FORT DRUM, N.Y. (Feb. 17, 2022) -- Nash Boulevard is dedicated to the memory of Col. William L. Nash, an Army cavalry officer who served as commander of then Camp Drum from Aug. 1, 1957, until his death at age 46 from a heart condition on Aug. 12, 1959.
Nash graduated from the University of Arizona and was commissioned into the Army Reserve in 1935. He entered active duty in 1940 and fought with the 1st Cavalry Division throughout the South Pacific during World War II.
For his actions in the war, Nash received the Silver Star, Bronze Star, Purple Heart, the Philippine Legion of Honor and the Philippine Liberation ribbon. He remained with the 1st Cavalry Division for nine years.
From 1954 to 1956, Nash served as military attache to Indonesia. He attended the Army War College before taking command of Camp Drum on Aug. 1, 1957. As head of the Camp Drum summer training staff – which included officers and Soldiers from First Army Headquarters, II and XIII Corps and a small permanent detachment – Nash was responsible for operational and logistical support for the 10-week training cycle.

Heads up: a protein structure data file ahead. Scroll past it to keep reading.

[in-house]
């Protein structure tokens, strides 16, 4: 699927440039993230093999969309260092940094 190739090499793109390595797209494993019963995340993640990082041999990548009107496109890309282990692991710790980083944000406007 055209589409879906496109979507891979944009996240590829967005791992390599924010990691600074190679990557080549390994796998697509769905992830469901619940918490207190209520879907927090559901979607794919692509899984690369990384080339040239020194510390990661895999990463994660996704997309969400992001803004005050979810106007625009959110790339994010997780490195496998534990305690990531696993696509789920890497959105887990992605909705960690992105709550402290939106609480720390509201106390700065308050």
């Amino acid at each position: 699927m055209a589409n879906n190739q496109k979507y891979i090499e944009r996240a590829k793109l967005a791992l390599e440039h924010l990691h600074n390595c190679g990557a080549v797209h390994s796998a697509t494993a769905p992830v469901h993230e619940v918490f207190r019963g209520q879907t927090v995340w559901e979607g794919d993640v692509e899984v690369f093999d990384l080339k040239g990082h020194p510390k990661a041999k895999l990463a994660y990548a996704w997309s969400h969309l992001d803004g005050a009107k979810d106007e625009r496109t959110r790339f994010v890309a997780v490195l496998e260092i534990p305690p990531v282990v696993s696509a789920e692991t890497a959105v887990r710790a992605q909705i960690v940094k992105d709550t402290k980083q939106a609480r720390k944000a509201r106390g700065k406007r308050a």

His untimely death came as a shock to members of the Camp Drum community when they learned he had succumbed to a heart attack at the Post Hospital, with his wife and son at his bedside during his final hours.
A funeral service was held later that week in the Camp Drum field house, and interment took place in Arlington National Cemetery. A dozen military personnel from Camp Drum accompanied the Nash family on board a C-47 to Washington for the service.
According to the post newspaper, the Camp Drum Sentinel, Nash was widely known and highly respected throughout the Camp Drum area, and he effected the most cordial relationship between the military post and surrounding civilian communities.
A dedication plaque was placed on a large boulder in his honor at the corner of Nash Boulevard and Division Hill Drive.
His son, also named William L. Nash, graduated from Carthage High School. A veteran of the Vietnam War and Iraq War, he served as the two-star commander of U.S. troops in Bosnia, in 1995.
(Editor’s Note: Around and About Fort Drum is a monthly series exploring the history of Fort Drum and the names associated with buildings, sites and structures on post. This is the sixth article in the series.)